Absolutely amazing lecturer. Was the best course Python course I have taken so far. Lot's of practice and different formats of it helped me to learn a lot. Thank you so much!
  • Anonymous

    Anonymous completed this course.

    Great course overall, very comprehensive, challenging but doable. Lots and lots of practice which makes all the concepts stick in your head for good. 5 stars.
  • Anonymous

    Anonymous completed this course.

    I have found in this course what I was looking for - I was playing with a thought about changing my career path to programming in my head for a while, but didnt know where to start? I think this was really good choice. It is selfpaced (for employed person...
  • Anonymous

    Anonymous completed this course.

    I had previous Python experience (in school and practicing personal projects), and I used this course to practice skills with data structures. The course has a good balance of video lectures, short practice questions, and coding exercises. There was...
  • Anonymous

    Anonymous completed this course.

    The audit track for this course is just as good as the first two in the series. There is enough access to the learning materials to dive deep into the subject matter. I was an audit learner, so I can't complain about anything because I didn't pay. However the audit can be improved without adding anything by including sample answers on the "Practice Problem Sets". They let you know when you get it right, but there isn't a sample answer to see a more optimal way to solve the problem. All in all I think this course gives you a lot of information and practice compared to the other mobile coding apps I've tried, which don't give ample practice for all of the learning materials.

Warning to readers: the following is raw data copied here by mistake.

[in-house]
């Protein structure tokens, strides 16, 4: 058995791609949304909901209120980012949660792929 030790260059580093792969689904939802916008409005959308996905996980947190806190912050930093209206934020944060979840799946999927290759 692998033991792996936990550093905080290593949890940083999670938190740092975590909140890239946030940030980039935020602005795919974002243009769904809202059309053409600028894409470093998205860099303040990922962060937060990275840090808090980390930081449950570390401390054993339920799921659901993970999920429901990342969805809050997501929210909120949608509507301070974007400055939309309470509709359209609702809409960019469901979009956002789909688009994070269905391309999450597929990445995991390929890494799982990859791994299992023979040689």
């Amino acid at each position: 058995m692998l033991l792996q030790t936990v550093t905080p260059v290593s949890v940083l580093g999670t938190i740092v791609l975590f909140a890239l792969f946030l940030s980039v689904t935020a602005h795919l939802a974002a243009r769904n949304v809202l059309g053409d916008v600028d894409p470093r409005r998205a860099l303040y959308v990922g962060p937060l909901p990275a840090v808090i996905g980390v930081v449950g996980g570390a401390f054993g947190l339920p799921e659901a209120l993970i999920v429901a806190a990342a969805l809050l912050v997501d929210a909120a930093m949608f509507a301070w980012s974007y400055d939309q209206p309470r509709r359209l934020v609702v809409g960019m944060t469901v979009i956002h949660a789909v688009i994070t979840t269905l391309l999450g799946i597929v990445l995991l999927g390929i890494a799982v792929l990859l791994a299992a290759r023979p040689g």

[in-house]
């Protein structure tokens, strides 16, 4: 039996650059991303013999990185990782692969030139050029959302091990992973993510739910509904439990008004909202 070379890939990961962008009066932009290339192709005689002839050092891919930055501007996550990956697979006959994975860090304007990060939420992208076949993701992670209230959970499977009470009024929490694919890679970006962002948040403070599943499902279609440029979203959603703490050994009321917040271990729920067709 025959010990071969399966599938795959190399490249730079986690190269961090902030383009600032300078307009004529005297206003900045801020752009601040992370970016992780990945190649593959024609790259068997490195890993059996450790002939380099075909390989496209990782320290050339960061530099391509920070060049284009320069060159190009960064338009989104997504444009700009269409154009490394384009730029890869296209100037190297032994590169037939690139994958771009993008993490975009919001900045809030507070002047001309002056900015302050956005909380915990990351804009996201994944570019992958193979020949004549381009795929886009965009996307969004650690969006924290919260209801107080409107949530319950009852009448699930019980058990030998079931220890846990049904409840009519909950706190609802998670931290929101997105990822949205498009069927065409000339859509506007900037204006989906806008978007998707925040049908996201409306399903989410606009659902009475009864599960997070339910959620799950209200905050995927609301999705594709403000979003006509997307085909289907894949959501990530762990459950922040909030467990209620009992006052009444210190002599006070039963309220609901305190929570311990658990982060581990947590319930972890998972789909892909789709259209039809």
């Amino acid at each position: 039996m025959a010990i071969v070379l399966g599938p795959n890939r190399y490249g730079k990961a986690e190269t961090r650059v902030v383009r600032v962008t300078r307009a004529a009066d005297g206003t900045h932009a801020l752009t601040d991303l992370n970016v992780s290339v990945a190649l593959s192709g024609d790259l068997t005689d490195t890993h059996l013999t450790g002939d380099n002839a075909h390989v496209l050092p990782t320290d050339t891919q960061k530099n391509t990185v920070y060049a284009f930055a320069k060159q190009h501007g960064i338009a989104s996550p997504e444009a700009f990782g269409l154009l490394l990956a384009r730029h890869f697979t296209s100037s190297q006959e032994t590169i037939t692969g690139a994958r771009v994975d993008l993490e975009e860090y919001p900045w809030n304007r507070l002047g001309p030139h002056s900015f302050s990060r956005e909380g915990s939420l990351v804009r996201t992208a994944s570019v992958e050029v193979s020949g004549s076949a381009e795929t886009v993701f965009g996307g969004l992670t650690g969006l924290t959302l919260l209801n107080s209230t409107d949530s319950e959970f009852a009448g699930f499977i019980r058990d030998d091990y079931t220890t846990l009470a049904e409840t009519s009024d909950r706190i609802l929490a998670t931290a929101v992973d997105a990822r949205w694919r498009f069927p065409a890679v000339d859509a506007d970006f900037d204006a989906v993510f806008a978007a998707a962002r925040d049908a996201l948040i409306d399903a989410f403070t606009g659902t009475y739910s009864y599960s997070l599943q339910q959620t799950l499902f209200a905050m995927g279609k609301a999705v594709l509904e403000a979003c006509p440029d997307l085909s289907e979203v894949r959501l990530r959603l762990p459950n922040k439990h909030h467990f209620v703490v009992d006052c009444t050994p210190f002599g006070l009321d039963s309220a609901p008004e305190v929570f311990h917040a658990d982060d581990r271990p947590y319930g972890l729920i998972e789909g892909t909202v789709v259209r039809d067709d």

• David Dana
    Data Structures was a really great, self-paced, online course. I found the work challenging and yet completable during the various hours I was able to find while working full-time and taking care of my family. I did hunger for some more meaty problems, especially ones with real data. Perhaps they can be offered just for fun for those interested? Another neat addition might be an FAQ of Gotcha's like: remember that a method call on an immutable object that isn't assigned to something is like screaming in the wind :) One last question... how many of those blue shirts does Prof Joyner have?
  • Leslie Herr

    Leslie Herr completed this course, spending 6 hours a week on it and found the course difficulty to be medium.

    I have programmed in several languages for decades. Now that I'm picking up Python, I wanted a thorough grounding, not just a cookbook. David has offered a lot of insights into computer science in general and Python in particular. The exercises are fun and well chosen. Even the annoying features of the language, like immutability, were explained well.
    Most MOOCs are worth maybe a week of the real, for-credit course. David has taken the complete for-credit course and structured it like a MOOC. If you complete all 4 parts of the sequence you will definitely know what you are doing.